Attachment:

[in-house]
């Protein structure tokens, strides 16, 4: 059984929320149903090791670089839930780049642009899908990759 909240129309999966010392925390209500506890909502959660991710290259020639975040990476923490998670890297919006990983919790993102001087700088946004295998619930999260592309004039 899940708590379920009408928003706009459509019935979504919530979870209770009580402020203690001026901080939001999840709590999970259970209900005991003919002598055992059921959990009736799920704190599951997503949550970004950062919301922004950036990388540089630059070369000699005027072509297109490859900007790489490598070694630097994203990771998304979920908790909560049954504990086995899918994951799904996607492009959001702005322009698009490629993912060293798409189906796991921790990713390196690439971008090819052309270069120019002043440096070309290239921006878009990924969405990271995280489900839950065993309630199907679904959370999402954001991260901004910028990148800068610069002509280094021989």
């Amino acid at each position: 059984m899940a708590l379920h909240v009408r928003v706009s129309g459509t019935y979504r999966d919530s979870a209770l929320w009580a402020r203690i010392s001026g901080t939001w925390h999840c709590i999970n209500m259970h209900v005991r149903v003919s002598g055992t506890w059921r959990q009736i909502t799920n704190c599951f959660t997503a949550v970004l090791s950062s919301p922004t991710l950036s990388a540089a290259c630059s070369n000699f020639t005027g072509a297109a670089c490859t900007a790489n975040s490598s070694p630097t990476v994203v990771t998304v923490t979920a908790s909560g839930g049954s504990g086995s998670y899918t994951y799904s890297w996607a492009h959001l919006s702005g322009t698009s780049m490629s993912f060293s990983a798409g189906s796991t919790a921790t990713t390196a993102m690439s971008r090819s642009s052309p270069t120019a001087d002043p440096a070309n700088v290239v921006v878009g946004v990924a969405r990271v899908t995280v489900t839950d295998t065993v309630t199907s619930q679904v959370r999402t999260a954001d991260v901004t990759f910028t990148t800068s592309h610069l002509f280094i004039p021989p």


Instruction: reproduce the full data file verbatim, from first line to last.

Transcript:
[in-house]
């Protein structure tokens, strides 16, 4: 059984929320149903090791670089839930780049642009899908990759 909240129309999966010392925390209500506890909502959660991710290259020639975040990476923490998670890297919006990983919790993102001087700088946004295998619930999260592309004039 899940708590379920009408928003706009459509019935979504919530979870209770009580402020203690001026901080939001999840709590999970259970209900005991003919002598055992059921959990009736799920704190599951997503949550970004950062919301922004950036990388540089630059070369000699005027072509297109490859900007790489490598070694630097994203990771998304979920908790909560049954504990086995899918994951799904996607492009959001702005322009698009490629993912060293798409189906796991921790990713390196690439971008090819052309270069120019002043440096070309290239921006878009990924969405990271995280489900839950065993309630199907679904959370999402954001991260901004910028990148800068610069002509280094021989």
């Amino acid at each position: 059984m899940a708590l379920h909240v009408r928003v706009s129309g459509t019935y979504r999966d919530s979870a209770l929320w009580a402020r203690i010392s001026g901080t939001w925390h999840c709590i999970n209500m259970h209900v005991r149903v003919s002598g055992t506890w059921r959990q009736i909502t799920n704190c599951f959660t997503a949550v970004l090791s950062s919301p922004t991710l950036s990388a540089a290259c630059s070369n000699f020639t005027g072509a297109a670089c490859t900007a790489n975040s490598s070694p630097t990476v994203v990771t998304v923490t979920a908790s909560g839930g049954s504990g086995s998670y899918t994951y799904s890297w996607a492009h959001l919006s702005g322009t698009s780049m490629s993912f060293s990983a798409g189906s796991t919790a921790t990713t390196a993102m690439s971008r090819s642009s052309p270069t120019a001087d002043p440096a070309n700088v290239v921006v878009g946004v990924a969405r990271v899908t995280v489900t839950d295998t065993v309630t199907s619930q679904v959370r999402t999260a954001d991260v901004t990759f910028t990148t800068s592309h610069l002509f280094i004039p021989p």